Many U.S. healthcare facilities are not prepared to protect healthcare workers from exposures to pandemic influenza, according to a new report compiled by six major labor unions and the AFL-CIO. At more than 104 health care facilities nationwide, a “pandemic flu preparedness survey” was administered over the course of 2008 to determine the level of worker safety and health preparedness on a facility basis.

While results of the survey indicate healthcare facilities have made some progress in preparing for an influenza pandemic, it found that over a third of the surveyed facilities have no written plan for responding to pandemic flu. More than one-third believe their workplace is either not ready or only slightly ready to address the health and safety needs necessary to protect healthcare workers during a pandemic. More than 43 percent of respondents felt that, given this lack of readiness, most or some of their co-workers would stay home in the event of a pandemic outbreak.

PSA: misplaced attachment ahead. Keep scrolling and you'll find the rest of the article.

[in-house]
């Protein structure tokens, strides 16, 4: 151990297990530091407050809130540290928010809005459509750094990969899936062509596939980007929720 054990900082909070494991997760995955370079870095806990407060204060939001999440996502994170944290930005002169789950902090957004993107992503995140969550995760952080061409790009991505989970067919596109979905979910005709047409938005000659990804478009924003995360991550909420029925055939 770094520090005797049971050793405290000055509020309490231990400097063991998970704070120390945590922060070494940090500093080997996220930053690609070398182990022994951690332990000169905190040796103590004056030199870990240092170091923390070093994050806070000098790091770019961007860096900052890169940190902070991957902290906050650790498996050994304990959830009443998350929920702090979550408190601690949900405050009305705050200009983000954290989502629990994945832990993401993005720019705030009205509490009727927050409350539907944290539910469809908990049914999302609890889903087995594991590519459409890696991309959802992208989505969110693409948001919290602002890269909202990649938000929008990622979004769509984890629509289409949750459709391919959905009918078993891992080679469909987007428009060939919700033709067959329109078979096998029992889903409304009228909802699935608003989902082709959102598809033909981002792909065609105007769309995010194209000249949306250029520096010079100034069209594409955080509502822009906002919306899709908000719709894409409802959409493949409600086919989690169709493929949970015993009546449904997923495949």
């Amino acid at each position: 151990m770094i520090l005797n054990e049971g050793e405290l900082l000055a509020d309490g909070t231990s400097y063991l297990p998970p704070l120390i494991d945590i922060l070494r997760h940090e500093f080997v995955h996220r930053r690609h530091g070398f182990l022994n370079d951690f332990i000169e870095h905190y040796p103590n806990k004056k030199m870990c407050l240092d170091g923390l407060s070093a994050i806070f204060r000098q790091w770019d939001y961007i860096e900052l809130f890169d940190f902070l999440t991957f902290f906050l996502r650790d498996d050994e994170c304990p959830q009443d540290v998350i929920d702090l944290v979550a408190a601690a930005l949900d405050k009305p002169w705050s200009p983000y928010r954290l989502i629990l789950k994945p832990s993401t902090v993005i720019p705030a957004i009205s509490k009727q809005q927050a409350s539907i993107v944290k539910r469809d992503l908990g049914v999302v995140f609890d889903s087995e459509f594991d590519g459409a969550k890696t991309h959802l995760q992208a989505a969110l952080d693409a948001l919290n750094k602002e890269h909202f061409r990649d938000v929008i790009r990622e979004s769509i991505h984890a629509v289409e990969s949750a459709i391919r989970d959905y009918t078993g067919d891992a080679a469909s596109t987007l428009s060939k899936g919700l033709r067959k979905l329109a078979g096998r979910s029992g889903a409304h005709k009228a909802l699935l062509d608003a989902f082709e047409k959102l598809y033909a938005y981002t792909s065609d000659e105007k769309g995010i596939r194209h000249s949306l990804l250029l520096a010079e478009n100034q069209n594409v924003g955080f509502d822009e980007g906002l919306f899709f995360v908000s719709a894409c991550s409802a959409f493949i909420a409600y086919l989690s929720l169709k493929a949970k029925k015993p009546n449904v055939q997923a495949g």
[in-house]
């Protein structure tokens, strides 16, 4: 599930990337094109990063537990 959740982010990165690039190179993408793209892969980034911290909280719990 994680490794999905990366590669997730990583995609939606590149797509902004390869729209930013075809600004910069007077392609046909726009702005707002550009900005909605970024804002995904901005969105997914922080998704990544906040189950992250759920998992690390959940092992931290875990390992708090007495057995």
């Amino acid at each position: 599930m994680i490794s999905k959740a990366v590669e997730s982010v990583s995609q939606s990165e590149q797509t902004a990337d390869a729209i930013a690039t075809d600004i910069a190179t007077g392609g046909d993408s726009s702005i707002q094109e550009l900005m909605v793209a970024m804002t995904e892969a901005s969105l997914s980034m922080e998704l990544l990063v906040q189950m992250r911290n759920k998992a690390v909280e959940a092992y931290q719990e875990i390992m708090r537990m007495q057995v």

The report, available at www. HealthCareWorkersInPeril.org lists recommendations to address the problems uncovered by the survey. It calls for OSHA to issue a mandatory standard requiring healthcare facilities to protect all healthcare workers from exposure to pandemic flu. It also calls for Congressional action to ensure that healthcare workers not currently covered by OSHA are covered by the mandatory standard and to assess the extent and readiness of facilities to protect workers.

The survey and report were jointly produced by the AFL-CIO, the American Federation of State, County and Municipal Employees (AFSCME), the American Federation of Teachers (AFT), Communications Workers of America (CWA), Service Employees International Union (SEIU), United American Nurses (UAN) and the United Food and Commercial Workers (UFCW).